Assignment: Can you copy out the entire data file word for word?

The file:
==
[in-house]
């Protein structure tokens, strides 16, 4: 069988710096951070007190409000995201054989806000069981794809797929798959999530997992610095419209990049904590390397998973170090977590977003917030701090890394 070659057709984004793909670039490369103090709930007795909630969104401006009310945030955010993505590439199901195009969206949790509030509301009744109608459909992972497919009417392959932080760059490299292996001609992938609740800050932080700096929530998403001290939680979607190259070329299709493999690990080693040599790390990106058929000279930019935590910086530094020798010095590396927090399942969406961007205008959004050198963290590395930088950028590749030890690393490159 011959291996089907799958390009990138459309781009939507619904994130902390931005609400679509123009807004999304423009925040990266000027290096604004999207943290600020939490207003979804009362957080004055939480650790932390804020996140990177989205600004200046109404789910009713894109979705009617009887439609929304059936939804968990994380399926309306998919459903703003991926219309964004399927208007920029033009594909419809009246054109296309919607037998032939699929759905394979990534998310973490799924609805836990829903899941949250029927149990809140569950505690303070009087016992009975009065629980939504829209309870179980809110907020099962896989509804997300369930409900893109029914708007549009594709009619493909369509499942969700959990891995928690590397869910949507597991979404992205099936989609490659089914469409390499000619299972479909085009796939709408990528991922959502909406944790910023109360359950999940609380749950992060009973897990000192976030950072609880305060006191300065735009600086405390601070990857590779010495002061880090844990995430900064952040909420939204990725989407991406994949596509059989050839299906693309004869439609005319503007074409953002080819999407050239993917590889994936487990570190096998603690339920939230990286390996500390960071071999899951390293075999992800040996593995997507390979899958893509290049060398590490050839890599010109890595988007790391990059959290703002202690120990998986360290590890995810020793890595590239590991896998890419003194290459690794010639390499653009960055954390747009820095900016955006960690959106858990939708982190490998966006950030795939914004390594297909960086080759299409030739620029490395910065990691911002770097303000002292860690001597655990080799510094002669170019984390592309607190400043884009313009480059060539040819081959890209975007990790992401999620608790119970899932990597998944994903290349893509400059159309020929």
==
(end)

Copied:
[in-house]
């Protein structure tokens, strides 16, 4: 069988710096951070007190409000995201054989806000069981794809797929798959999530997992610095419209990049904590390397998973170090977590977003917030701090890394 070659057709984004793909670039490369103090709930007795909630969104401006009310945030955010993505590439199901195009969206949790509030509301009744109608459909992972497919009417392959932080760059490299292996001609992938609740800050932080700096929530998403001290939680979607190259070329299709493999690990080693040599790390990106058929000279930019935590910086530094020798010095590396927090399942969406961007205008959004050198963290590395930088950028590749030890690393490159 011959291996089907799958390009990138459309781009939507619904994130902390931005609400679509123009807004999304423009925040990266000027290096604004999207943290600020939490207003979804009362957080004055939480650790932390804020996140990177989205600004200046109404789910009713894109979705009617009887439609929304059936939804968990994380399926309306998919459903703003991926219309964004399927208007920029033009594909419809009246054109296309919607037998032939699929759905394979990534998310973490799924609805836990829903899941949250029927149990809140569950505690303070009087016992009975009065629980939504829209309870179980809110907020099962896989509804997300369930409900893109029914708007549009594709009619493909369509499942969700959990891995928690590397869910949507597991979404992205099936989609490659089914469409390499000619299972479909085009796939709408990528991922959502909406944790910023109360359950999940609380749950992060009973897990000192976030950072609880305060006191300065735009600086405390601070990857590779010495002061880090844990995430900064952040909420939204990725989407991406994949596509059989050839299906693309004869439609005319503007074409953002080819999407050239993917590889994936487990570190096998603690339920939230990286390996500390960071071999899951390293075999992800040996593995997507390979899958893509290049060398590490050839890599010109890595988007790391990059959290703002202690120990998986360290590890995810020793890595590239590991896998890419003194290459690794010639390499653009960055954390747009820095900016955006960690959106858990939708982190490998966006950030795939914004390594297909960086080759299409030739620029490395910065990691911002770097303000002292860690001597655990080799510094002669170019984390592309607190400043884009313009480059060539040819081959890209975007990790992401999620608790119970899932990597998944994903290349893509400059159309020929």